Related Features


Your support helps us cover dance in New York City and beyond! Donate now.

IMPRESSIONS: Falling In Love with Bharat (India) During New York's Fall Dance Season - Part 1

IMPRESSIONS: Falling In Love with Bharat (India) During New York's Fall Dance Season - Part 1
Robert Johnson

By Robert Johnson
View Profile | More From This Author

Published on October 10, 2023
Bijayni Satpathy. Photo by Maria Baranova

Battery Dance Festival, Drive East Dance Festival and Duke University + Baryshnikov Arts Center Present the Brilliance of Indian Dance

Battery Dance Festival: Artistic Director, Jonathan Hollander

Drive East Festival: Presented by Navatman // Founders Sridhar Shanmugam and Sahasra Sambamoorthi

Duke University and Baryshnikov Arts Present: Bijayini Satpathy in Abhipsaa—A Seeking

Music and arrangements by Srinibas Satapathy and Bindhumalini Narayanaswami

Lighting by Sujay Saple and Itohan Edoloyi // Manager and Producer, Claudia Norman

Coordinator, Masoon Parmar // Master Tailor, Gudam Rasool

An extraordinary confluence of events brought Indian artists to the forefront of New York’s fall dance season this year. Beyond mere coincidence, simultaneous appearances by international stars Bijayini Satpathy and Malavika Sarukkai on the same weekend suggested a rare conjunction of astral bodies. Yet these glorious performances were not the only ones worth noting. Festivals highlighting the artistry of male dancers and Diaspora artists (some of whom may also be software engineers and microbiologists) offered a flood of choreography in styles both ancient and modern, pointing to the phenomenal growth of the Indian community in the USA.

in a bright blue tunic and white pants with bells on his ankles a young bearded Indian man dances against the background of a New York sky
Durgesh Gangani performing at Battery Dance Festival. Photo by Steven Pisano

This explosion of beauty began on India’s Independence Day (August 15), when the Battery Dance Festival presented an all-male lineup at Rockefeller Park, overlooking the Hudson River. Here the Rudrakshya Foundation, an Odissi troupe, performed Kali Krishna, an energetic meditation on spiritual light and darkness filled with contrasting sculptural groups stunningly brought to life by choreographer Guru Sri Bichitrananda Swain. At the same event, Kathak virtuoso Durgesh Gangani lost himself in the percussive rhythms of tabla drums and stamping feet, performing pieces handed down by his father and grandfather; while Kuchipudi dancer Amarnath Ghosh displayed his powerful physicality in Maragatha Manimaya. What a terrific evening!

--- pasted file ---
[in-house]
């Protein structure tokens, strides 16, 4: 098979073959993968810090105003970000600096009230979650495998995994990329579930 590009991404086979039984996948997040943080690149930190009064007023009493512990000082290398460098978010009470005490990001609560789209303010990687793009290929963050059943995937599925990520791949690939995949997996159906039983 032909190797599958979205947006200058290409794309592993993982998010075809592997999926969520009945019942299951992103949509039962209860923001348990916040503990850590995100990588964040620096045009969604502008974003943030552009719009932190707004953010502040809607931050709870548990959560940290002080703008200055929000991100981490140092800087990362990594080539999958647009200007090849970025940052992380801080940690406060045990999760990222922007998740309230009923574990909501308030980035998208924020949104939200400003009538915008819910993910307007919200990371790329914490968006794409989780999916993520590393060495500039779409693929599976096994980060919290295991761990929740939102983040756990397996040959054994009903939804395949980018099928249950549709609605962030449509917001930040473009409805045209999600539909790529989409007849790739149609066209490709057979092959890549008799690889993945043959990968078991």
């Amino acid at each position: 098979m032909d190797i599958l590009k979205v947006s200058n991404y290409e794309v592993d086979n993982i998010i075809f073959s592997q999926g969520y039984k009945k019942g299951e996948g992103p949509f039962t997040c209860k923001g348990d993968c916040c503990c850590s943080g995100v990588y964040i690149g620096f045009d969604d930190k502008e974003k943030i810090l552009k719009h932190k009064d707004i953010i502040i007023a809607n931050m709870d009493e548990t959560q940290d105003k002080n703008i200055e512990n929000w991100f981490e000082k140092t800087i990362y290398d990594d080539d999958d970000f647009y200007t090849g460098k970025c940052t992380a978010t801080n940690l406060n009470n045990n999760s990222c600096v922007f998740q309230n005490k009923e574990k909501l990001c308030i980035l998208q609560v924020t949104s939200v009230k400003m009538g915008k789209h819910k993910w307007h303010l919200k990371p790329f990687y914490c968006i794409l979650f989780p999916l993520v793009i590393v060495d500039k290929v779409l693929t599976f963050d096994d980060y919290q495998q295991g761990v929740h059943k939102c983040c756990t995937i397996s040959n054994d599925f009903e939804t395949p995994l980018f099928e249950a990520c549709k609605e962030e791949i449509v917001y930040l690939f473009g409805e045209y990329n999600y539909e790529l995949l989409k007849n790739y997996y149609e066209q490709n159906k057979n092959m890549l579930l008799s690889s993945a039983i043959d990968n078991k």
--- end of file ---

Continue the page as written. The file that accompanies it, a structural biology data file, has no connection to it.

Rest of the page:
Soon afterward, the annual Drive East Festival presented a Bharatanatyam soloist, expressive Rasika Kumar (Aug. 18), followed by the lively and nimble Aditi Bhagwat on a program blending Kathak with flamenco (Aug. 19). Both events were part of a remarkable lineup of music and dance at the Navatman studios, whose entrance was transformed into a shrine with sacred images, garlands of flowers, and colorful draperies, and where audience members were offered rose-water refreshments before the show.

Portrait of an Indian dancer, Rasika Kumar, donned in bright yellow and purple with details of gold illuminating her outfit and face. Her  hands are pressed together palm of one pressing against the topsurface of another . She smiles, eyes wide.
Rasika Kumar at the Drive East Dance Festival. Photo courtesy of artist

A second-generation Diaspora artist who directs the Abhinaya Dance Company in San Jose, CA, Rasika Kumar is a modern woman with a feminist perspective. Her two-part Shakti Unveiled uses the traditional language of Bharatanatyam to tell a tale of female empowerment. Awaking from slumber, Kumar’s gutsy nayika, or heroine, takes inspiration from Kali, a goddess of ferocious destruction, to cast off the shackles of patriarchy and repudiate sexual objectification, body shaming, and subservience to men. In Kumar’s work, the shyness of the heroine is no longer a virtue.